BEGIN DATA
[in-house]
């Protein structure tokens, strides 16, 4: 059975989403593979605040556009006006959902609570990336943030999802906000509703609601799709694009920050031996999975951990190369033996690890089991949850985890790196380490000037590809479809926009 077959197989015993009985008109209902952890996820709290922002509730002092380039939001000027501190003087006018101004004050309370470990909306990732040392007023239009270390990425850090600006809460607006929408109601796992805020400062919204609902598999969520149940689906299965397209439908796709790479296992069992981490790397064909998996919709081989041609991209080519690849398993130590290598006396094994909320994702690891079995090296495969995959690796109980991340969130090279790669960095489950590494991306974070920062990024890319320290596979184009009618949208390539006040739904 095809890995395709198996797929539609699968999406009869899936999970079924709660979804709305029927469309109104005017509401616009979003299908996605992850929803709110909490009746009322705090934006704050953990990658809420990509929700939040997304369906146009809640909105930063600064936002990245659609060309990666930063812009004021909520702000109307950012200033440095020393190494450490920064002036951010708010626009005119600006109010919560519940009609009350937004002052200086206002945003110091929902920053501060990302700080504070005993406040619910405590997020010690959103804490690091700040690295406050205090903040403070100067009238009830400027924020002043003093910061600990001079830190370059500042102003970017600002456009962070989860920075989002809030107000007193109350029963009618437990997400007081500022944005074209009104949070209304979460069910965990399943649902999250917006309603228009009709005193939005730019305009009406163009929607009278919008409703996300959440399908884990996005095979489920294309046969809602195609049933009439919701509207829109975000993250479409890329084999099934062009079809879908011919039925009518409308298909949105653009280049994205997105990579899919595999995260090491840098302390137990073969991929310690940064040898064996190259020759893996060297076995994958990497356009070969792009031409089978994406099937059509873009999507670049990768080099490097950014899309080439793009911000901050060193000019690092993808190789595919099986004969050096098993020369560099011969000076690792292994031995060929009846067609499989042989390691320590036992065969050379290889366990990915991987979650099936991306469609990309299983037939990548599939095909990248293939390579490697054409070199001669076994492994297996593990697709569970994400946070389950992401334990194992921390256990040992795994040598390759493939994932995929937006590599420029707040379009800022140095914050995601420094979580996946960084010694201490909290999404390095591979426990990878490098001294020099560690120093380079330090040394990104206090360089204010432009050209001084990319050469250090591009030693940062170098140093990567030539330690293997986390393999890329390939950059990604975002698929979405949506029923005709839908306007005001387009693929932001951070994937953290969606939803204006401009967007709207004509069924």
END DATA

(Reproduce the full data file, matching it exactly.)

[in-house]
């Protein structure tokens, strides 16, 4: 059975989403593979605040556009006006959902609570990336943030999802906000509703609601799709694009920050031996999975951990190369033996690890089991949850985890790196380490000037590809479809926009 077959197989015993009985008109209902952890996820709290922002509730002092380039939001000027501190003087006018101004004050309370470990909306990732040392007023239009270390990425850090600006809460607006929408109601796992805020400062919204609902598999969520149940689906299965397209439908796709790479296992069992981490790397064909998996919709081989041609991209080519690849398993130590290598006396094994909320994702690891079995090296495969995959690796109980991340969130090279790669960095489950590494991306974070920062990024890319320290596979184009009618949208390539006040739904 095809890995395709198996797929539609699968999406009869899936999970079924709660979804709305029927469309109104005017509401616009979003299908996605992850929803709110909490009746009322705090934006704050953990990658809420990509929700939040997304369906146009809640909105930063600064936002990245659609060309990666930063812009004021909520702000109307950012200033440095020393190494450490920064002036951010708010626009005119600006109010919560519940009609009350937004002052200086206002945003110091929902920053501060990302700080504070005993406040619910405590997020010690959103804490690091700040690295406050205090903040403070100067009238009830400027924020002043003093910061600990001079830190370059500042102003970017600002456009962070989860920075989002809030107000007193109350029963009618437990997400007081500022944005074209009104949070209304979460069910965990399943649902999250917006309603228009009709005193939005730019305009009406163009929607009278919008409703996300959440399908884990996005095979489920294309046969809602195609049933009439919701509207829109975000993250479409890329084999099934062009079809879908011919039925009518409308298909949105653009280049994205997105990579899919595999995260090491840098302390137990073969991929310690940064040898064996190259020759893996060297076995994958990497356009070969792009031409089978994406099937059509873009999507670049990768080099490097950014899309080439793009911000901050060193000019690092993808190789595919099986004969050096098993020369560099011969000076690792292994031995060929009846067609499989042989390691320590036992065969050379290889366990990915991987979650099936991306469609990309299983037939990548599939095909990248293939390579490697054409070199001669076994492994297996593990697709569970994400946070389950992401334990194992921390256990040992795994040598390759493939994932995929937006590599420029707040379009800022140095914050995601420094979580996946960084010694201490909290999404390095591979426990990878490098001294020099560690120093380079330090040394990104206090360089204010432009050209001084990319050469250090591009030693940062170098140093990567030539330690293997986390393999890329390939950059990604975002698929979405949506029923005709839908306007005001387009693929932001951070994937953290969606939803204006401009967007709207004509069924």